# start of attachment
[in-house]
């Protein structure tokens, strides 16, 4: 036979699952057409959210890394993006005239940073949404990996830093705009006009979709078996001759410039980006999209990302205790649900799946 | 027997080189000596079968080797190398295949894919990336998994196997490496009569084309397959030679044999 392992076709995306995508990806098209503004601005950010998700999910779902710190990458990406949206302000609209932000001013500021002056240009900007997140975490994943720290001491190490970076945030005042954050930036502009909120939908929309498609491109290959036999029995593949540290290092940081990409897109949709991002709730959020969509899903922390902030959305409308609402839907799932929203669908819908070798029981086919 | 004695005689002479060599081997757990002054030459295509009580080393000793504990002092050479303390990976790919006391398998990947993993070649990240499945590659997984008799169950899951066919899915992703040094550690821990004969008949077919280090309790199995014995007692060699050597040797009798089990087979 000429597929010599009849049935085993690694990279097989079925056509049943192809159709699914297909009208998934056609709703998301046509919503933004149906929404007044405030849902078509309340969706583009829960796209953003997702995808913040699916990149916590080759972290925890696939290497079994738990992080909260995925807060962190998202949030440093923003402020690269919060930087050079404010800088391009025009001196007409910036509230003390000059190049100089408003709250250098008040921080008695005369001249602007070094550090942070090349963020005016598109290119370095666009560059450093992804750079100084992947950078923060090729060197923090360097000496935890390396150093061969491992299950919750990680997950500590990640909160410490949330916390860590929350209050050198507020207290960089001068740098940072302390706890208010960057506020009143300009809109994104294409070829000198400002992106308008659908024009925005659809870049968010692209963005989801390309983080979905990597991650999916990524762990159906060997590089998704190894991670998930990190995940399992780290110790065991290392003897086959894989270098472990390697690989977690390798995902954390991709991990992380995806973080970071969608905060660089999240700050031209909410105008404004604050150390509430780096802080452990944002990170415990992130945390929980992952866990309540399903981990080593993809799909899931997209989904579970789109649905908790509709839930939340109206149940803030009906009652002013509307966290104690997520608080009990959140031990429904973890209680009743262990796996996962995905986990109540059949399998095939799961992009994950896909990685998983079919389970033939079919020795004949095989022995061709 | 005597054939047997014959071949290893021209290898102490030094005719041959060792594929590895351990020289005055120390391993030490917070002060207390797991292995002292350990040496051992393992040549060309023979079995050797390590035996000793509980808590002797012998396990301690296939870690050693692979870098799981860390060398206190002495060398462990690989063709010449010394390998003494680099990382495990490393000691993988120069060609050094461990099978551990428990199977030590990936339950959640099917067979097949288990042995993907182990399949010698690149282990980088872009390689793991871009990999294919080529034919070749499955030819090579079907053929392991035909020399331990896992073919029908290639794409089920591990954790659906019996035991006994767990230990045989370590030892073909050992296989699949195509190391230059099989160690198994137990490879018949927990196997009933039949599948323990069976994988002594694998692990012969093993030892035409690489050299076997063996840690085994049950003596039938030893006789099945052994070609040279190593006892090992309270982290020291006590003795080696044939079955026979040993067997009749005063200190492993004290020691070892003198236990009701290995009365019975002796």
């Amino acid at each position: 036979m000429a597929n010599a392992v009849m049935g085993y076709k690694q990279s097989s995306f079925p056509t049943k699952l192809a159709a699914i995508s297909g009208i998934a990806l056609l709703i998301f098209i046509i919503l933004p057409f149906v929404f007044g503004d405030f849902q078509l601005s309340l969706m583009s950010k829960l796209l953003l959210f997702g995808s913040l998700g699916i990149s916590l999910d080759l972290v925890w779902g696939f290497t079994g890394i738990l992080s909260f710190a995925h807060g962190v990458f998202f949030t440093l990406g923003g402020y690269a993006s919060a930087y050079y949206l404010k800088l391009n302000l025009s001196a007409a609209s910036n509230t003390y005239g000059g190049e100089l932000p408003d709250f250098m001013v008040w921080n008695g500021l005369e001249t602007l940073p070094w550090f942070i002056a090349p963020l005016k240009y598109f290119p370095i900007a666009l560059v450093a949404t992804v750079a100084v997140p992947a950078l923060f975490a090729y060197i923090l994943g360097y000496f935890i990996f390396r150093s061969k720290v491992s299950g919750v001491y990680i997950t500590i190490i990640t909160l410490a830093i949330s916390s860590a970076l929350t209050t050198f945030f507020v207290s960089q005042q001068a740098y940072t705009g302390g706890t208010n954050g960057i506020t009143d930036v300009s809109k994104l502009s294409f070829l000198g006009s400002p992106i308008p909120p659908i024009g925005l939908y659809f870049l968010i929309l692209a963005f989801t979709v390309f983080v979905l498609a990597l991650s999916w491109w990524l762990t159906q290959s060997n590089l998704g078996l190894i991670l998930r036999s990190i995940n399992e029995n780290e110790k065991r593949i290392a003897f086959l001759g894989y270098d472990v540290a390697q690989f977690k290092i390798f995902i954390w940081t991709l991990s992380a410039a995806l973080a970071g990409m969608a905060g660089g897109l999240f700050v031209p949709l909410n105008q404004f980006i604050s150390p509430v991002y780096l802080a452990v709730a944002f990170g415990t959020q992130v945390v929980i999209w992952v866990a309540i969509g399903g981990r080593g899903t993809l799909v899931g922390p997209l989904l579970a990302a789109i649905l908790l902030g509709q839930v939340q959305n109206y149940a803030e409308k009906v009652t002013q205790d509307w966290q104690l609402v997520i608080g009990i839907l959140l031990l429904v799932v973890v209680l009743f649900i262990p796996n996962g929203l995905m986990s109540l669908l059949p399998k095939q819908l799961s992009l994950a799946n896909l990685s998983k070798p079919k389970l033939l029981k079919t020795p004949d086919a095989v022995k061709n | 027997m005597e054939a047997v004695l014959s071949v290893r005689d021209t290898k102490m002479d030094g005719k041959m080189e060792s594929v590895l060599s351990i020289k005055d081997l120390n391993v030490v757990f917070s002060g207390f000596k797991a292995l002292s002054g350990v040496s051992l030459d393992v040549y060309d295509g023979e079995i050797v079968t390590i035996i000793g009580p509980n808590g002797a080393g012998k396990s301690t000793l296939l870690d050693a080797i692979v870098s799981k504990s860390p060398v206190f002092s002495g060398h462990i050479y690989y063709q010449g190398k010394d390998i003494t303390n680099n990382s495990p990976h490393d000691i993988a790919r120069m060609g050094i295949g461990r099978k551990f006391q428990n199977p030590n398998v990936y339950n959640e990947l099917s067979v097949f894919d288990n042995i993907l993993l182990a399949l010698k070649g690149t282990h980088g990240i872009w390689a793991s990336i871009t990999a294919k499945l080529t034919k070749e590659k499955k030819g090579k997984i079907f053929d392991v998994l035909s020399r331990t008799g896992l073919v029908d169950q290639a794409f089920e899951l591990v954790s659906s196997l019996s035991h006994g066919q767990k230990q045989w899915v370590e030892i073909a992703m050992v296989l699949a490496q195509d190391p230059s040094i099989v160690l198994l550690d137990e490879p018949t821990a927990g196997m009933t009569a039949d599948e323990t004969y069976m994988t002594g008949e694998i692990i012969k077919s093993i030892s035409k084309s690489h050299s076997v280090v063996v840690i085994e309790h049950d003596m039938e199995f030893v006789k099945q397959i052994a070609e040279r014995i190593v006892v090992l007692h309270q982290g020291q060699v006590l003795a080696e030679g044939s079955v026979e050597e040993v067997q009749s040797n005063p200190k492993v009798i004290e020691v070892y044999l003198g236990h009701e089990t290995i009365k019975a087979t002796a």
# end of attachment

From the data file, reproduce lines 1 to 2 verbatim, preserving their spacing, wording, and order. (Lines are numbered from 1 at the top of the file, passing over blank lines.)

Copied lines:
[in-house]
């Protein structure tokens, strides 16, 4: 036979699952057409959210890394993006005239940073949404990996830093705009006009979709078996001759410039980006999209990302205790649900799946 | 027997080189000596079968080797190398295949894919990336998994196997490496009569084309397959030679044999 392992076709995306995508990806098209503004601005950010998700999910779902710190990458990406949206302000609209932000001013500021002056240009900007997140975490994943720290001491190490970076945030005042954050930036502009909120939908929309498609491109290959036999029995593949540290290092940081990409897109949709991002709730959020969509899903922390902030959305409308609402839907799932929203669908819908070798029981086919 | 004695005689002479060599081997757990002054030459295509009580080393000793504990002092050479303390990976790919006391398998990947993993070649990240499945590659997984008799169950899951066919899915992703040094550690821990004969008949077919280090309790199995014995007692060699050597040797009798089990087979 000429597929010599009849049935085993690694990279097989079925056509049943192809159709699914297909009208998934056609709703998301046509919503933004149906929404007044405030849902078509309340969706583009829960796209953003997702995808913040699916990149916590080759972290925890696939290497079994738990992080909260995925807060962190998202949030440093923003402020690269919060930087050079404010800088391009025009001196007409910036509230003390000059190049100089408003709250250098008040921080008695005369001249602007070094550090942070090349963020005016598109290119370095666009560059450093992804750079100084992947950078923060090729060197923090360097000496935890390396150093061969491992299950919750990680997950500590990640909160410490949330916390860590929350209050050198507020207290960089001068740098940072302390706890208010960057506020009143300009809109994104294409070829000198400002992106308008659908024009925005659809870049968010692209963005989801390309983080979905990597991650999916990524762990159906060997590089998704190894991670998930990190995940399992780290110790065991290392003897086959894989270098472990390697690989977690390798995902954390991709991990992380995806973080970071969608905060660089999240700050031209909410105008404004604050150390509430780096802080452990944002990170415990992130945390929980992952866990309540399903981990080593993809799909899931997209989904579970789109649905908790509709839930939340109206149940803030009906009652002013509307966290104690997520608080009990959140031990429904973890209680009743262990796996996962995905986990109540059949399998095939799961992009994950896909990685998983079919389970033939079919020795004949095989022995061709 | 005597054939047997014959071949290893021209290898102490030094005719041959060792594929590895351990020289005055120390391993030490917070002060207390797991292995002292350990040496051992393992040549060309023979079995050797390590035996000793509980808590002797012998396990301690296939870690050693692979870098799981860390060398206190002495060398462990690989063709010449010394390998003494680099990382495990490393000691993988120069060609050094461990099978551990428990199977030590990936339950959640099917067979097949288990042995993907182990399949010698690149282990980088872009390689793991871009990999294919080529034919070749499955030819090579079907053929392991035909020399331990896992073919029908290639794409089920591990954790659906019996035991006994767990230990045989370590030892073909050992296989699949195509190391230059099989160690198994137990490879018949927990196997009933039949599948323990069976994988002594694998692990012969093993030892035409690489050299076997063996840690085994049950003596039938030893006789099945052994070609040279190593006892090992309270982290020291006590003795080696044939079955026979040993067997009749005063200190492993004290020691070892003198236990009701290995009365019975002796």